Maui News

Hawaiian Petrel Chick Rescued from Flooded Burrow on Kaua‘i

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The Hawaiian Petrel chick when it was first found. Credit – Bobby Brittingham

An endangered ʻUaʻu (Hawaiian petrel), was rescued from a flooded burrow in Hono o Nā Pali Natural Area Reserve on the island of Kaua’i. The rescue was carried out late last week by a monitoring team from Archipelago Research and Conservation.

The team was checking endangered seabird burrows in the Natural Area Reserve to assess how the breeding season is progressing and ensure the birds are safe from introduced predators like cats.

In a remote part of the site, they came across a saturated chick sitting in a muddy puddle inside its burrow.

“The chick looked really miserable,” said Bobby Brittingham of ARC, who found the bird. “It was covered in mud and soaked, and the whole interior of the burrow was flooded under an inch of water.”


Knowing that the chick would not survive in such conditions and that the burrow was compromised, the decision was made to rescue the baby bird. It was carefully transported from its burrow to the team’s base camp, where it was kept warm and dry overnight.

“The logistics of the operation were quite tricky”, said Dr André Raine, Science Director of ARC. “The site is very remote and often shrouded in mist and rain. Our team had to carry the chick across narrow muddy trails and descend slippery slopes using webbing to get back to their camp. Even though it was logistically challenging this rescue was important considering the rarity of the ʻUaʻu, every bird counts.”

The Hawaiian Petrel chick safe at Save Our Shearwaters. Credit – Maddy Jacobs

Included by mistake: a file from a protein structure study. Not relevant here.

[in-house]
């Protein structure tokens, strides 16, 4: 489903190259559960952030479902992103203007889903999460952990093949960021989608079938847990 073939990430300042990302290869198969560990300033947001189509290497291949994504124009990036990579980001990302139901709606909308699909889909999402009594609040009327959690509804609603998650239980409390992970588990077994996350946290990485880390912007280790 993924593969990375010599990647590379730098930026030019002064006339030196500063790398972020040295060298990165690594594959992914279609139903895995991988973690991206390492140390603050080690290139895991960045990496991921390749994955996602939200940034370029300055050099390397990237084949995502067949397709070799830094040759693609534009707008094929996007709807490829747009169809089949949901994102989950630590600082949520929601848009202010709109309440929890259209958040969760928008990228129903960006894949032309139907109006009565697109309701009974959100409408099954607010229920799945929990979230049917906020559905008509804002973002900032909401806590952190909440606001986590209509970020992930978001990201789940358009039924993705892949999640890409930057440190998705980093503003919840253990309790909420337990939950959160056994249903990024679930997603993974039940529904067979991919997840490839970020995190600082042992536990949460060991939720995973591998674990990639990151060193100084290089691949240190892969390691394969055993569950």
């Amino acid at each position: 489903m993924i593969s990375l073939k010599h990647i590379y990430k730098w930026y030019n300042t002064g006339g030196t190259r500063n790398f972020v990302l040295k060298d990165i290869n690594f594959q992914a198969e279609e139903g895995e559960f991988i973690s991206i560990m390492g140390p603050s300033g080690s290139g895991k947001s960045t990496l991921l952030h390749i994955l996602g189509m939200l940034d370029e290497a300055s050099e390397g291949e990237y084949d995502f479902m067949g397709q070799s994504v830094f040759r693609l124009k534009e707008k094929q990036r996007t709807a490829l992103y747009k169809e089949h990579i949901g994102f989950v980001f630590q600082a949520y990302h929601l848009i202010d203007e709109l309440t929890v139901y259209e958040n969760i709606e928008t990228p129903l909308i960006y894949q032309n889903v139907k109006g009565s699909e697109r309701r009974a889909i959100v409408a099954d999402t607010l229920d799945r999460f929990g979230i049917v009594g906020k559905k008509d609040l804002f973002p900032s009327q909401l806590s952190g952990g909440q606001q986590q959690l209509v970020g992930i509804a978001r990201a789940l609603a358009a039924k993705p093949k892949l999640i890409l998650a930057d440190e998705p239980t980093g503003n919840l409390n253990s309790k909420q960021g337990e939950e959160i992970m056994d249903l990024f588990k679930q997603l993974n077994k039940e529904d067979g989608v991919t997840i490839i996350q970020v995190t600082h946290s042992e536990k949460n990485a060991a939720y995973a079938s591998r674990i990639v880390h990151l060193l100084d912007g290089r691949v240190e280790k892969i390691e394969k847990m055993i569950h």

Airborne Aviation was contacted, and agreed to land at the site on the way back from an operation in another part of the island.

“Luckily for the little chick, there was a small weather window that allowed the helicopter to come in and collect the bird from the team. It was then flown to Līhuʻe where it was handed over to staff from the Save Our Shearwaters Program,” according to the Archipelago Research and Conservation team.


“While there is no comparison for being raised in the wild by its parents, we are thankful for our ability to step in when it’s the only chance a bird has left. It may seem like quite a lot of effort for a single bird, but when you consider that it is an endangered species and that it could raise 25+ chicks of its own over its lifetime, the value of each individual bird becomes apparent,” said Molly Bache, Program Coordinator for SOS. “At this time, we are focused on stabilization. It’s too soon to tell what direction this case will take, but we will do whatever we can to help this chick make it out to sea.”

Around a third of the world’s population of ʻUaʻu breed on Kaua‘i. Due to a wide range of threats including power line collisions, light attraction and predation by introduced species (such as cats, rats and pigs) the birds are mainly concentrated in remote areas in the north-west of the island. These include multiple management sites in Hono o Nā Pali NAR, which is a stronghold for the species and protected and managed under the DLNR DOFAW Native Ecosystems Protection & Management Program.

Hawaiian Petrel chick rescued from flooded burrow. Video: Archipelago Research and Conservation

All of the groups involved in the effort are hopeful that the chick will make it through to fledging. There is a long road ahead, as these birds leave their nests for the first time in late October through early December. In the meantime, work continues in the colonies as this year’s ʻUaʻu and ʻAʻo (Newell’s Shearwater) chicks prepare to head out to sea for the very first time. Everyone is urged to look out for grounded seabirds over the next few months. It’s also important use seabird friendly lighting and keep outdoor lighting to a minimum.

If you are uncertain the bird needs help or you have questions regarding seabird fallout, please call the DLNR DOFAW office for your island (listed below), or visit their website. If dropping off a downed seabird (always call ahead) see the list below for nearest location, or call the Hawai‘i Wildlife Center if you’re unable to reach the nearest facility. Any after-hours calls will be returned the following morning.  





Photo 1 – The Hawaiian Petrel chick when it was first found. Credit – Bobby Brittingham
Photo 2 – The Hawaiian Petrel chick safe at Save Our Shearwaters. Credit – Maddy Jacobs


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